The last 10 minutes of the episode were pretty good though. I know some people are upset about it, but I actually really, really like the reveal that the First People are actually just Walter, Astrid and whomever else, dropping the pieces of the machine in the past so that Peter can eventually make a different choice. Obviously, the machine then becomes like the compass in Lost. It has no real origin, just stuck in this loop that will never actually end. The final twist, that Peter has now made a bridge between the two universes to save them and subsequently doesn’t exist, was tremendous. It raises dozens and dozens of questions for season four and creates all sorts of different storytelling possibilities, especially structurally. Will we toggle back and forth between 2011, with the two Walters and the two Olivias trying to fix their universe’s problems, and 2026, with Peter and Walter scheming to bring him to the moment in this episode where he disappears? Will Peter be completely gone for a handful of episodes? Does Peter and Fauxlivia’s baby still exist? There are so many questions that need to be answered and the cliffhanger crystallized them well.

But instead of being overwhelmed with the awesomeness of that cliffhanger, I’m mostly disappointed with the previous 40 minutes that led up to it. The cliffhanger itself is great, but it would have had so much more of an impact if the episode could have reached those same heights earlier. As it stands now, it feels like the Fringe team came up with this fantastic cliffhanger and then built the episode backward from there. I know that they didn’t because this season has (in my opinion) has been very well structured and developed, but the fact that it feels like that is very problematic. Fringe is a series that relies on its mind-f*** twists, but it’s just as successful when focusing on the three main characters. “The Day We Died” lacked much of that, and even when it tried to hone in on Peter, Olivia or Walter, they were future versions that we couldn’t quite care about because we knew it wasn’t necessarily real or concrete. I’ve seen some people note that this episode would have worked much better as a two-parter and I wholly agree. That’s how the series handled its first full-bore journey into the other universe last season, so it makes sense that they would have done the exact same thing here. Another 40 minutes in that world might not have made future Olivia’s death really matter, but it would have certainly made it matter more than it did here.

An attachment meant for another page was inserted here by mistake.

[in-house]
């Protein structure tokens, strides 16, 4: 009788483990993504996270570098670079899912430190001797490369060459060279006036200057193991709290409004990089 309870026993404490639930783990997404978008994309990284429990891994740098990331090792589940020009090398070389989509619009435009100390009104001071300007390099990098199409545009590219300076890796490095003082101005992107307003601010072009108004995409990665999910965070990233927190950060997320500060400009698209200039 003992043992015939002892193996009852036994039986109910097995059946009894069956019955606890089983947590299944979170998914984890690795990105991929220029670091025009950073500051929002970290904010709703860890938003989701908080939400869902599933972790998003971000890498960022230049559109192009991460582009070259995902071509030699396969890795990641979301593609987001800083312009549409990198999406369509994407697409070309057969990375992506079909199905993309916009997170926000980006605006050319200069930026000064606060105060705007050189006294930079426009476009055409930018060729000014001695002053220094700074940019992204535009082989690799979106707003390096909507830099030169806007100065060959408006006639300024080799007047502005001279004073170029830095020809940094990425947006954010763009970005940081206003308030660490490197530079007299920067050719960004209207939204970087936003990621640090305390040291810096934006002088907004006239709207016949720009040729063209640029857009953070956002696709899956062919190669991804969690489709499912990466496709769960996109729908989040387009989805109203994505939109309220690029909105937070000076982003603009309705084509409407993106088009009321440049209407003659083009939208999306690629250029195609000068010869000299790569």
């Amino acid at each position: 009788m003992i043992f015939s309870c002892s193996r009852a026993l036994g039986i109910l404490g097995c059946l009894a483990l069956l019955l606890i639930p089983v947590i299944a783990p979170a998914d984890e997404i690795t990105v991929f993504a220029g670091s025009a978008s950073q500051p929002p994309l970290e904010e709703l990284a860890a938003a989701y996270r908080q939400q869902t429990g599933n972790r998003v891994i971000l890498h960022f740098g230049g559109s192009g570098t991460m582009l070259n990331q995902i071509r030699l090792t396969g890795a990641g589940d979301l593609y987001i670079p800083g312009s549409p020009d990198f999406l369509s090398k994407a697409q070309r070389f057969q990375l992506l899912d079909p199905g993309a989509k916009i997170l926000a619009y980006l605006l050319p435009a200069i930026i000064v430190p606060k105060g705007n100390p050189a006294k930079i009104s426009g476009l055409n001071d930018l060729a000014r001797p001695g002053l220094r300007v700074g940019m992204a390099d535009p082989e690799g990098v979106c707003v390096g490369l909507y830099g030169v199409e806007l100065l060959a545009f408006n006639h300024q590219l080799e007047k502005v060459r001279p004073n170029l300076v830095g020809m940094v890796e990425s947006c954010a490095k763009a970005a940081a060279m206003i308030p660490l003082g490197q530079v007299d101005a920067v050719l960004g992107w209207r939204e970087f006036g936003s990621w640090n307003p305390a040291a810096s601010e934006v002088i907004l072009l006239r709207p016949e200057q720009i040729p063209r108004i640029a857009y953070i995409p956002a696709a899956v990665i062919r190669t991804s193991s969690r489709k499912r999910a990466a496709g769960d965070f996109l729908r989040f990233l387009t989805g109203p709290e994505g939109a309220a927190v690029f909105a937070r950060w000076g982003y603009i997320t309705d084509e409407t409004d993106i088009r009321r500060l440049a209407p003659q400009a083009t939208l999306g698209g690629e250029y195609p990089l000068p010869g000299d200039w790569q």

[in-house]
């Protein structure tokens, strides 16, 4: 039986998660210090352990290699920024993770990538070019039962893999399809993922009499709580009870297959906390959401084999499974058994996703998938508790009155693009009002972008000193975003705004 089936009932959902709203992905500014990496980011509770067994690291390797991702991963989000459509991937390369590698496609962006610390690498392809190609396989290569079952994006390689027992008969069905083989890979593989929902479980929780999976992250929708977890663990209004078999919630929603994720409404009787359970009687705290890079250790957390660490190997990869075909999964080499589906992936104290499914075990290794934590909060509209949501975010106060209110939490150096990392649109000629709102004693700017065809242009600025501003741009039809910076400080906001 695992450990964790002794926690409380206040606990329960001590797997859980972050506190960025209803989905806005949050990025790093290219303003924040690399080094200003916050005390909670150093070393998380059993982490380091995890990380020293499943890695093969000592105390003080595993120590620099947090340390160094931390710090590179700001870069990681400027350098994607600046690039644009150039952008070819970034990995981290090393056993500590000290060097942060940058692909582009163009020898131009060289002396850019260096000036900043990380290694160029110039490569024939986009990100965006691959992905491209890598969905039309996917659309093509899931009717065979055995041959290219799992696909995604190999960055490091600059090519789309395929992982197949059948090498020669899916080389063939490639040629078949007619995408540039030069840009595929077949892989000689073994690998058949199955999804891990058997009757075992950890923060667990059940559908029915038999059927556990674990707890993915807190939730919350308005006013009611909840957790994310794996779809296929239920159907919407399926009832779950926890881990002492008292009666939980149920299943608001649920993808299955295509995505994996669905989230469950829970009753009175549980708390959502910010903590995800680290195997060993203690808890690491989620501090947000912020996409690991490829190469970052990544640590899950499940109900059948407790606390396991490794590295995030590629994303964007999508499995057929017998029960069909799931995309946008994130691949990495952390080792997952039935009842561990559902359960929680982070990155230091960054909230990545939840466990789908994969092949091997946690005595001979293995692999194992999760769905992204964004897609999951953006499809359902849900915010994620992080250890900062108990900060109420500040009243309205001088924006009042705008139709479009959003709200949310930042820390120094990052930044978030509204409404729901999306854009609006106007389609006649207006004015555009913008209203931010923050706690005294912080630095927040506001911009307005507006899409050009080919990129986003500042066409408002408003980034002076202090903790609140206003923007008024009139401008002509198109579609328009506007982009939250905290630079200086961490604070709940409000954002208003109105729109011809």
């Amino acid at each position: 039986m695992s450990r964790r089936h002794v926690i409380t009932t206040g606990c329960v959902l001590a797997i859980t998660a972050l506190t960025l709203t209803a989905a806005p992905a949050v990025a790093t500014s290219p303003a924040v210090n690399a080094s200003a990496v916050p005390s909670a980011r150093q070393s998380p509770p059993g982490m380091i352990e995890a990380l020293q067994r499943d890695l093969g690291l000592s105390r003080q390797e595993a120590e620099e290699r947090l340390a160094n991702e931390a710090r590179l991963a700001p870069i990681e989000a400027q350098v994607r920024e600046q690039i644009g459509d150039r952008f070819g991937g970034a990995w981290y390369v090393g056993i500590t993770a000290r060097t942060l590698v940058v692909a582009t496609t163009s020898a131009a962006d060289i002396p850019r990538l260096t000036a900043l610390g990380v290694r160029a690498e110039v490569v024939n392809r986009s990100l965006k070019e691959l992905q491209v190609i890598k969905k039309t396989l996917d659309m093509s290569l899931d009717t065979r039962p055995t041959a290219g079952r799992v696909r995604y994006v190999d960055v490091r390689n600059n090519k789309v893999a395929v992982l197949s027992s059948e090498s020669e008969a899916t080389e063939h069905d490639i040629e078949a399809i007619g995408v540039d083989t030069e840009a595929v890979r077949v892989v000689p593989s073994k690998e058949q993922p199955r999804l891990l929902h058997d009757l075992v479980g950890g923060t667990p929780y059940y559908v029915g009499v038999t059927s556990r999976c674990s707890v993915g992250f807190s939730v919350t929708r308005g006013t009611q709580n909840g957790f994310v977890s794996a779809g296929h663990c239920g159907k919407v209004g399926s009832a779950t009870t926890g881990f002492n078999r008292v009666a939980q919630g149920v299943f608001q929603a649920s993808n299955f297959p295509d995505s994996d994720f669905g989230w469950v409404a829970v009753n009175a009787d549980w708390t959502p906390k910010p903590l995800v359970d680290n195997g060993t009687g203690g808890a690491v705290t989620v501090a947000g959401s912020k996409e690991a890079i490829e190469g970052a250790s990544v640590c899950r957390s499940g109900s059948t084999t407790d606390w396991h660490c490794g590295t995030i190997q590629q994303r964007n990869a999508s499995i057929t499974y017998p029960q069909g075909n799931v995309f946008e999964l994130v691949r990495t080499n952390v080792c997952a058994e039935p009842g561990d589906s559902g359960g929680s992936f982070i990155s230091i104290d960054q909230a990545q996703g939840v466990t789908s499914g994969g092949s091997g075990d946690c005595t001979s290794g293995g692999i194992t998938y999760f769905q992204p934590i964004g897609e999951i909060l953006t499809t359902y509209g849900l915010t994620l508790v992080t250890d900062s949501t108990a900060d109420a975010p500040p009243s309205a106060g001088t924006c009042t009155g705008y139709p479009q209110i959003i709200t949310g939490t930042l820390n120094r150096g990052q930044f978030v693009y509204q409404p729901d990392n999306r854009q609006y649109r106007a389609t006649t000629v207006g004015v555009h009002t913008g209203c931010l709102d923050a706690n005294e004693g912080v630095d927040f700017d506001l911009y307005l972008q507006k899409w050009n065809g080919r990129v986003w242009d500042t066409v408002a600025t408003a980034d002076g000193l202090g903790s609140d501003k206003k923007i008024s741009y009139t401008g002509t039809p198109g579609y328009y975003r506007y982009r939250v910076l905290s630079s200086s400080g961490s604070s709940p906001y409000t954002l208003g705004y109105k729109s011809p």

I understand that the whole point of going to the future is to show us the importance of figuring out the differences between the two universes in 2011. It’s a warning sign. Moreover, it’s also supposed to give us some big emotional beat about Peter traveling back to save Olivia even though it erases himself from existence. That’s pretty romantic and heroic and all that. But even though that all sounds fantastic in theory, the execution of it here is rushed, a bit heavy-handed and ultimately, kind of pointless. And I never, ever thought I’d say that about a Fringe episode, let alone a finale. I’ll definitely be back for season four and I don’t expect the series to continue to be as problematic as this episode was, but it’s just so disappointing to end such a great season with such a mediocre episode.